New COVID research shows novel variants have shorter incubation periods

The incubation period of newer variants of COVID-19 is getting shorter, down from about five days to a little over three, changing the isolation period for people who have contracted the virus.

A study published in the Journal of the American Medical Association (JAMA) analysed 142 studies and found the average incubation period of SARS-CoV-2 shortened with the evolution of new variants. The authors, from Beijing’s Peking and Tsinghua Universities, write: “The incubation periods of COVID-19 caused by the Alpha, Beta, Delta, and Omicron variants were 5.00, 4.50, 4.41, and 3.42 days, respectively.”

The JAMA study examined papers between December 1, 2019 and February 10, 2022. Combined, the studies included 8,112 patients.

The paper says: “Incubation period is one of the most important epidemiological parameters of infectious diseases. Knowledge of the disease’s incubation period is of great significance for case definition, management of emerging threats, estimation of the duration of follow-up for contact tracing and secondary case detection, and the establishment of public health programs to reduce local transmission.”

As COVID-19 continues to spread around the world, staying safe and up to date with health advice is still critical. More than 80% of Australia’s 13,369 deaths due to COVID (at the time of writing) have been recorded in 2022 alone.

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“Identifying the incubation period of different variants is a key factor in determining the isolation period,” write the authors.

The researchers note some limitations in their study. In most cases, data was collected retrospectively resulting in uncertain exact dates of exposure. They also cite the variability in the data used to determine the average incubation period, and the small number of studies looking at the incubation period caused by different SARS-CoV-2 strains. This small data set necessitated a “cautious” generalisation of the results as small deviations in incubation time in people of different ages and sexes, for example, are not clear in the data.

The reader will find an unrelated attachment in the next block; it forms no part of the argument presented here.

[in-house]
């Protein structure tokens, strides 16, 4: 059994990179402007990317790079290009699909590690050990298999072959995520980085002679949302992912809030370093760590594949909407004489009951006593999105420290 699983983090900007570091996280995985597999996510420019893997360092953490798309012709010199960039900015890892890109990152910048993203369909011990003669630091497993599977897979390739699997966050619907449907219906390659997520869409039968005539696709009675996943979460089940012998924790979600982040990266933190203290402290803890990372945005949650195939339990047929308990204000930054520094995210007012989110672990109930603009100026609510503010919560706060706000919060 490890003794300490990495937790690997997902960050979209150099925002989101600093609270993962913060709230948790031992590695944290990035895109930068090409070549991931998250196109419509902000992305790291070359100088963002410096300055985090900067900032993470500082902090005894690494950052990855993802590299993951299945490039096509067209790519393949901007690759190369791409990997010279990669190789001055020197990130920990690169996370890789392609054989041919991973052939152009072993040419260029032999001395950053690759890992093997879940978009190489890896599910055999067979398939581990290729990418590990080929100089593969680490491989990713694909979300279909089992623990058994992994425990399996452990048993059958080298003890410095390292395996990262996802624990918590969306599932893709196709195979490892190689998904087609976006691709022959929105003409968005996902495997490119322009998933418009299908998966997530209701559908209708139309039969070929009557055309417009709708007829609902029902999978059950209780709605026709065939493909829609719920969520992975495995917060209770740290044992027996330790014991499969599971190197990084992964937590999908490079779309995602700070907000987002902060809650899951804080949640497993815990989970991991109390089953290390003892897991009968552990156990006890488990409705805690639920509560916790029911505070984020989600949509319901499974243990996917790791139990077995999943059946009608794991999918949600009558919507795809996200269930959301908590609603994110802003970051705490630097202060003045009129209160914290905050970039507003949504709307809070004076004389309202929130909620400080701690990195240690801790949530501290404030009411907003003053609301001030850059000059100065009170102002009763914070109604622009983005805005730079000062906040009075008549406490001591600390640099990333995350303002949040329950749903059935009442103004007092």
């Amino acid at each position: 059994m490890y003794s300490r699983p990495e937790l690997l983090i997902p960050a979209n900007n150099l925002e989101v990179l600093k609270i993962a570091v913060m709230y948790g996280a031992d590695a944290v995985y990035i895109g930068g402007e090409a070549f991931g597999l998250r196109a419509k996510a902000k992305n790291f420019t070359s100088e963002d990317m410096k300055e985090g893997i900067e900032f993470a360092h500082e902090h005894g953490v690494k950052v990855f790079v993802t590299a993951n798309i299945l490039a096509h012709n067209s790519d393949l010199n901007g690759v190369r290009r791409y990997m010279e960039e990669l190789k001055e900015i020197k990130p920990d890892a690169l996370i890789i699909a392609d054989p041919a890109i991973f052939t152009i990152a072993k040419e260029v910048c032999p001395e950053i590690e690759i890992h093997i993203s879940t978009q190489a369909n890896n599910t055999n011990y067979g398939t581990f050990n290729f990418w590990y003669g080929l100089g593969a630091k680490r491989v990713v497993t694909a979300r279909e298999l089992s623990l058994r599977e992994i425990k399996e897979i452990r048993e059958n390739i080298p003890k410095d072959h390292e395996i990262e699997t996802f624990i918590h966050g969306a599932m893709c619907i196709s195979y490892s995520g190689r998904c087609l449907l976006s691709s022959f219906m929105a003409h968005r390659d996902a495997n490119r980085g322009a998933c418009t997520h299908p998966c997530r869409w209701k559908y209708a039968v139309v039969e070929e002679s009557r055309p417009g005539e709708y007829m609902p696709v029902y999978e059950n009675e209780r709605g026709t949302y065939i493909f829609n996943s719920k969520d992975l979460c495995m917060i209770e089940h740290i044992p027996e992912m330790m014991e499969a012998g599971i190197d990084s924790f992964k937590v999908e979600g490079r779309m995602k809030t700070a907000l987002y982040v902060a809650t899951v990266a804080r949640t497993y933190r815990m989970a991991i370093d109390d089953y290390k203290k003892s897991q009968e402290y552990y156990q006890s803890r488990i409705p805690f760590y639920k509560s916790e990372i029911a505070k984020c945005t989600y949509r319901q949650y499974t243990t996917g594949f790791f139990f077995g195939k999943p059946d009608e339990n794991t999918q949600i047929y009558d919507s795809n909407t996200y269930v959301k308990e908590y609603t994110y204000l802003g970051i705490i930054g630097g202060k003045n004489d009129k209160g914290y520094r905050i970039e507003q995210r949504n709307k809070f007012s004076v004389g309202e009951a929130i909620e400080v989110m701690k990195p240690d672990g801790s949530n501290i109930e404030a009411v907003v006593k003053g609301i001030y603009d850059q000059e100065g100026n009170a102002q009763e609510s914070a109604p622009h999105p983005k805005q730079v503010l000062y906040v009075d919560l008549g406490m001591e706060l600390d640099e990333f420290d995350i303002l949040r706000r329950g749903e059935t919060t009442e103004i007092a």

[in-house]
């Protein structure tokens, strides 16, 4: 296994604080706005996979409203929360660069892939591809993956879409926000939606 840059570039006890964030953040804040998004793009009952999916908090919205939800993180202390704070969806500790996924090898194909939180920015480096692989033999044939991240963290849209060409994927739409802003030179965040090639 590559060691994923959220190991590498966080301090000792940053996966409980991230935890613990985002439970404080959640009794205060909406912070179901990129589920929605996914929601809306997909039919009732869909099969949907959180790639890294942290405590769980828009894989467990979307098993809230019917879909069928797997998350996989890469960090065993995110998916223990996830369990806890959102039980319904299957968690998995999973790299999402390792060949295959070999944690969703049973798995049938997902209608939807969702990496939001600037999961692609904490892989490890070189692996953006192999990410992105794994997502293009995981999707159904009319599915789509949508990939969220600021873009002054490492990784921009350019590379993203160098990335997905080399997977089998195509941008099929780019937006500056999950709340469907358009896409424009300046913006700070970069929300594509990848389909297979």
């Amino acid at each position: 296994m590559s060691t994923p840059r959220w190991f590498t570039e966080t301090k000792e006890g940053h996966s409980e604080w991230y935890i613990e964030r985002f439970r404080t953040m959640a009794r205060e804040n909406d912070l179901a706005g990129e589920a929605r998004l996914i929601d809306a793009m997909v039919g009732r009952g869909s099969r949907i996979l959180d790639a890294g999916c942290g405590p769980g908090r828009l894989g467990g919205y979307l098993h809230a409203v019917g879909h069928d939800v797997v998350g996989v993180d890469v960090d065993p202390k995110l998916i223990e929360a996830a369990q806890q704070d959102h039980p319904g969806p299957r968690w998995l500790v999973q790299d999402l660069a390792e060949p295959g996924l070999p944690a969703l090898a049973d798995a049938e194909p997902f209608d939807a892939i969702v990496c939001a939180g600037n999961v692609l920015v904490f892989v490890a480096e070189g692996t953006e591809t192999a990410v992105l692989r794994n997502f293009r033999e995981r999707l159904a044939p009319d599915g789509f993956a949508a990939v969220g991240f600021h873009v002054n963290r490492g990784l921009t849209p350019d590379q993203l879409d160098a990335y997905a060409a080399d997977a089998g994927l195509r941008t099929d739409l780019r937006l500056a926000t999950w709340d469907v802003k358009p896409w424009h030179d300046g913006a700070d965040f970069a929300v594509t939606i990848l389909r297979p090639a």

However, the study did find that the mean incubation period in children was shorter than in the general population. The results also note that “children can be a source of transmission during the viral incubation period.”

While kids often don’t have as severe immediate health effects from the virus, there are signs that COVID may be leaving its mark in the longer term.

A study published in JAMA Pediatrics looked at lingering symptoms four weeks after children were infected with COVID-19. The research into Long COVID in kids came out of the University of Colorado in the US.

Read more: The impact of COVID-19 on mothers and young people revealed

The researchers looked at the health records of 660,000 children, nearly 60,000 of whom tested positive for COVID-19 between March 1, 2020 and October 31, 2021.

In their findings, the scientists noted the most common lingering symptoms four weeks after an initial positive test were loss of taste or smell and myocarditis.

Younger kids with other health conditions who were severely unwell with COVID-19 were at the highest risk of lingering health problems a month after infection.

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